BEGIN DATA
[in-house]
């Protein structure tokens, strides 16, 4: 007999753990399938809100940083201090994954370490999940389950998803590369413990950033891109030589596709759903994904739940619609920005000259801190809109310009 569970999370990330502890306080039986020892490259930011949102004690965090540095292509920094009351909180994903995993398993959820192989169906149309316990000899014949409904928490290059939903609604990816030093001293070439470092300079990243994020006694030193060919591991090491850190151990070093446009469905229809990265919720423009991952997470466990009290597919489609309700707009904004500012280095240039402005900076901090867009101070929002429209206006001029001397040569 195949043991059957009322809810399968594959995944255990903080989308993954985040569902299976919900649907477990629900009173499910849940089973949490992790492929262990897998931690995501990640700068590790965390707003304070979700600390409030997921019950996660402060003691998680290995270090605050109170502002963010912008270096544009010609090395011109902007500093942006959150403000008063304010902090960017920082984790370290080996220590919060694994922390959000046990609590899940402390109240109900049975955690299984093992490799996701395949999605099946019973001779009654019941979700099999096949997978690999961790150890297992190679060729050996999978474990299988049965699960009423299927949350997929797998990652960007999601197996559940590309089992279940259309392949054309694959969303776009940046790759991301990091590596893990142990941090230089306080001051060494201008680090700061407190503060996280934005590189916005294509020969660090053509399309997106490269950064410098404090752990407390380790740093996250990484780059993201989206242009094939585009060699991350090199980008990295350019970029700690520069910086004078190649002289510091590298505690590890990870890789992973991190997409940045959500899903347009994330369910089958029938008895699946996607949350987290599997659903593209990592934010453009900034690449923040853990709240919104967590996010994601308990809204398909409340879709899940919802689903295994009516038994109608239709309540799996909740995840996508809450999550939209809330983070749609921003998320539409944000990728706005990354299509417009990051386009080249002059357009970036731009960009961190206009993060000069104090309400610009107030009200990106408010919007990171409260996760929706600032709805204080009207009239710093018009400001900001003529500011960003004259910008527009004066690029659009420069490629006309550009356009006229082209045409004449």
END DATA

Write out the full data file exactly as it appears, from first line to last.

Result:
[in-house]
């Protein structure tokens, strides 16, 4: 007999753990399938809100940083201090994954370490999940389950998803590369413990950033891109030589596709759903994904739940619609920005000259801190809109310009 569970999370990330502890306080039986020892490259930011949102004690965090540095292509920094009351909180994903995993398993959820192989169906149309316990000899014949409904928490290059939903609604990816030093001293070439470092300079990243994020006694030193060919591991090491850190151990070093446009469905229809990265919720423009991952997470466990009290597919489609309700707009904004500012280095240039402005900076901090867009101070929002429209206006001029001397040569 195949043991059957009322809810399968594959995944255990903080989308993954985040569902299976919900649907477990629900009173499910849940089973949490992790492929262990897998931690995501990640700068590790965390707003304070979700600390409030997921019950996660402060003691998680290995270090605050109170502002963010912008270096544009010609090395011109902007500093942006959150403000008063304010902090960017920082984790370290080996220590919060694994922390959000046990609590899940402390109240109900049975955690299984093992490799996701395949999605099946019973001779009654019941979700099999096949997978690999961790150890297992190679060729050996999978474990299988049965699960009423299927949350997929797998990652960007999601197996559940590309089992279940259309392949054309694959969303776009940046790759991301990091590596893990142990941090230089306080001051060494201008680090700061407190503060996280934005590189916005294509020969660090053509399309997106490269950064410098404090752990407390380790740093996250990484780059993201989206242009094939585009060699991350090199980008990295350019970029700690520069910086004078190649002289510091590298505690590890990870890789992973991190997409940045959500899903347009994330369910089958029938008895699946996607949350987290599997659903593209990592934010453009900034690449923040853990709240919104967590996010994601308990809204398909409340879709899940919802689903295994009516038994109608239709309540799996909740995840996508809450999550939209809330983070749609921003998320539409944000990728706005990354299509417009990051386009080249002059357009970036731009960009961190206009993060000069104090309400610009107030009200990106408010919007990171409260996760929706600032709805204080009207009239710093018009400001900001003529500011960003004259910008527009004066690029659009420069490629006309550009356009006229082209045409004449």